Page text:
After seeing Rich Hall at the Soho Theatre the night before, it was off to hear all about a different Richard Hall (1729 - 1801), in a fascinating talk at the Museum of London, titled 'A Haberdashery Shop at One London Bridge: Journal of a Georgian Gentleman', which took place last Tuesday (12 February).
The talk was given by Mike Rendell, Hall's great, great, great, great grandson and a retired lawyer. Hoarding has run in Mike's family for three hundred years and over that period they have amassed a collection of items that any history enthusiast would consider a treasure trove. Mike is now the custodian of much of this material. Amongst the many items in his possession (and the list appears endless) are diaries from the 1600s, newspapers announcing the death of Oliver Cromwell and the outbreak of the Great Fire in 1666 and shopping lists dating back to 1780!
Richard Hall, as you've no doubt guessed, was the Georgian Gentleman in the title - a stocking maker and haberdasher - and to say he was a bit of an obsessive when it came to hoarding documents and other items, is an understatement. He also, from an early age, wrote a diary/journal, noting in detail the day to day activity of his life and his thoughts and observations about the world around him. I was particularly amused when Mike read out an extract which outlined how frequently he bathed (once every two months - "whether he needed one or not"!) and did his laundry (his records indicated a "great wash" was done once every three months). Some modern day students will of course strongly identify with this. I jest.
Amongst my favourite anecdotes was one where, on two separate occasions in 1750, a month apart (8 February and 8 March), Hall noted in a separate booklet (which he entitled "Observables") that two earthquakes had been felt in London. The bishop of London was quick to identify the cause of both earthquakes - what else but pornography! The novel Fanny Hill (by John Cleland) had been published in 1748 and the bishop took the earthquakes to be a sign of Divine displeasure for this debauched piece of literature. Londoners deduced that the previous quakes were therefore a warning that the Big One was about to happen on 8 April and, on that day, chaos ensued as everyone tried to leave the city, causing mass gridlock! How sheepish they must have been on the way back to London the following day!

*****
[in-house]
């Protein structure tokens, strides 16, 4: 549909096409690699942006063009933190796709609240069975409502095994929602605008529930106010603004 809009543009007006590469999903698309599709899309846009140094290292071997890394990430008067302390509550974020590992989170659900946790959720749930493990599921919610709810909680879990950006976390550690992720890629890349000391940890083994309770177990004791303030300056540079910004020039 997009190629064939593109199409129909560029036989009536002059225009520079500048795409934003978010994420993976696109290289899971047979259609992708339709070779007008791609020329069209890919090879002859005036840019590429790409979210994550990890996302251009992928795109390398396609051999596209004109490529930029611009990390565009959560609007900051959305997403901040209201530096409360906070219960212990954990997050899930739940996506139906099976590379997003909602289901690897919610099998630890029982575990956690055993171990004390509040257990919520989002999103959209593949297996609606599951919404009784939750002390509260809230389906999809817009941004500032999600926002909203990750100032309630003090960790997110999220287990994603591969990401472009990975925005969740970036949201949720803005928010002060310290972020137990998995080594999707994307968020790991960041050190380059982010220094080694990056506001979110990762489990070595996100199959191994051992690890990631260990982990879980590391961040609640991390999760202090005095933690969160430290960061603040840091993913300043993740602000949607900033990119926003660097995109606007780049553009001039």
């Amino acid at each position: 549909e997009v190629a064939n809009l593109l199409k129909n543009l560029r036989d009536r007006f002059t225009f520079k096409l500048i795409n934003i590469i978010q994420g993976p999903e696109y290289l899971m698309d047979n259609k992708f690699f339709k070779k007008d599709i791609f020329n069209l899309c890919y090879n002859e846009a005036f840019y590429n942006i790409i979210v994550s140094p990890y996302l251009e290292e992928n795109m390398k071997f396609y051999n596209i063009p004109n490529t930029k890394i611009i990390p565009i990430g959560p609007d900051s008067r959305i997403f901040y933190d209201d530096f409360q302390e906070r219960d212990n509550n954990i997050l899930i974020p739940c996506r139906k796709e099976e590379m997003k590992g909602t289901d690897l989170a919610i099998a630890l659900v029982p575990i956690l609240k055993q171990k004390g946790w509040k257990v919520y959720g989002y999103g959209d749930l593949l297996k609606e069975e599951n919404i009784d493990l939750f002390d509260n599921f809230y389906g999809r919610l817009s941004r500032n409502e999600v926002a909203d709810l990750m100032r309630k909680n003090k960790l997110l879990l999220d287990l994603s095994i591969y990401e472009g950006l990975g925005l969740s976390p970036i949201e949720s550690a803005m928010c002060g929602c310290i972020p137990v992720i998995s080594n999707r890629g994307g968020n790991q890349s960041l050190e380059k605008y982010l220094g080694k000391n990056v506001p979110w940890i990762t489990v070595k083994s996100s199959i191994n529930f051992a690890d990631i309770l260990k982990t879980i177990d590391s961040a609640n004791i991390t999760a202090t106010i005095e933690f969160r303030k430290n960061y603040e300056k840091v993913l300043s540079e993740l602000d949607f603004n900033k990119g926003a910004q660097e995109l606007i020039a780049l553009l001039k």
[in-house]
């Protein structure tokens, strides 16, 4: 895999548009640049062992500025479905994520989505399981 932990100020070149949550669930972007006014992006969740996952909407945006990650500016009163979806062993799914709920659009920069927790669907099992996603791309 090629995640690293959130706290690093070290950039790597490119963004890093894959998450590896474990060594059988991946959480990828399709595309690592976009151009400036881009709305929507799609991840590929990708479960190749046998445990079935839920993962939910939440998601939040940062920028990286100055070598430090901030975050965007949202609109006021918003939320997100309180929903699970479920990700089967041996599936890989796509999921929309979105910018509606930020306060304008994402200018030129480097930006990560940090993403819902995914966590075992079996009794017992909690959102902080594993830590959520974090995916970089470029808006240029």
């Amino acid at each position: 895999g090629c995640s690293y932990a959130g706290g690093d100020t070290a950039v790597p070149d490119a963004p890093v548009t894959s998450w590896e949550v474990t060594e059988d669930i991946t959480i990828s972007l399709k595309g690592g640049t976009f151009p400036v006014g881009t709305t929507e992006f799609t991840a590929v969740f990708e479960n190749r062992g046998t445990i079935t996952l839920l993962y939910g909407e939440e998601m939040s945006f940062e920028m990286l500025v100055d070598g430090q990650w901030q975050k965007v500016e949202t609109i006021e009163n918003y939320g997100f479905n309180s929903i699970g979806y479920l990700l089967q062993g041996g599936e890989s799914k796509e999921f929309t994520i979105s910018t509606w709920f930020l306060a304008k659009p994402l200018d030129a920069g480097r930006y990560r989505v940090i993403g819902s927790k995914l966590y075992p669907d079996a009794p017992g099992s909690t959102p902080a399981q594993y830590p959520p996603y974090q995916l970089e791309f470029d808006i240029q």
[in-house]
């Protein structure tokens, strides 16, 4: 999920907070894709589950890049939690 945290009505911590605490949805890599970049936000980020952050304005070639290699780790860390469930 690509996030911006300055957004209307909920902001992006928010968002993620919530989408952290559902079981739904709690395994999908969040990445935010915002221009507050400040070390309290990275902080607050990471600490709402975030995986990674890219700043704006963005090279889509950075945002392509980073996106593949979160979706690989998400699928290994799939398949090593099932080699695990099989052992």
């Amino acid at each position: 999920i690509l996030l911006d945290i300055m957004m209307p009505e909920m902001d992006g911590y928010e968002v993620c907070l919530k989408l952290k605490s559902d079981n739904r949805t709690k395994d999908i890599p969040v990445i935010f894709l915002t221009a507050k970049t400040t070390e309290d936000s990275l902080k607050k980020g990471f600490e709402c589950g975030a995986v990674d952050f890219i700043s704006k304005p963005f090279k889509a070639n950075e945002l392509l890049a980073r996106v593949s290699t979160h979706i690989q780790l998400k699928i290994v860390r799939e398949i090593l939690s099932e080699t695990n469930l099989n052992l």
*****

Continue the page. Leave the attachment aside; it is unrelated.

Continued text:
I was interested to learn that this lecture is actually linked to a book that Mike has written, 'Journal of a Georgian Gentleman: The Life and Times of Richard Hall, 1729 - 1801' which I'm now keen to pick up a copy of. I found a very good review of the book at the London Historians website, which you can read here. Mike also writes his own blog, on 18th century life, which apparently grew out of the research he did for writing the book. Definitely also worth a read.
One rather sad fact revealed to the audience in a question and answer session after the talk was that none of his children have any particular interest in maintaining the collection as a whole, so its future is uncertain. But for now, the collection is safely intact and I hope Mike finds a permanent home for it all.
The talk was part of a series of Gresham College lectures, all free to attend, covering a wide range of subjects. Apart from one or two exceptions, no pre-booking is required, it's simply turn up as early as possible and hope to get a seat. The rest of their current programme is available on their website - you can find it here. The Museum of London hosts many of the lectures, but they are also held at other venues too.
My friend Jo was coincidentally at the talk that evening, having brought along a few friends from a group called London Historians (one of whom, Mike Paterson, the Director of LH, wrote the review mentioned above). Having made me aware of her presence, she invited me to join them all for a drink afterwards, which I duly did at the Lord Raglan, a pub just down the road from the museum. They were very nice company, from a diverse array of backgrounds, and it was lovely to meet them.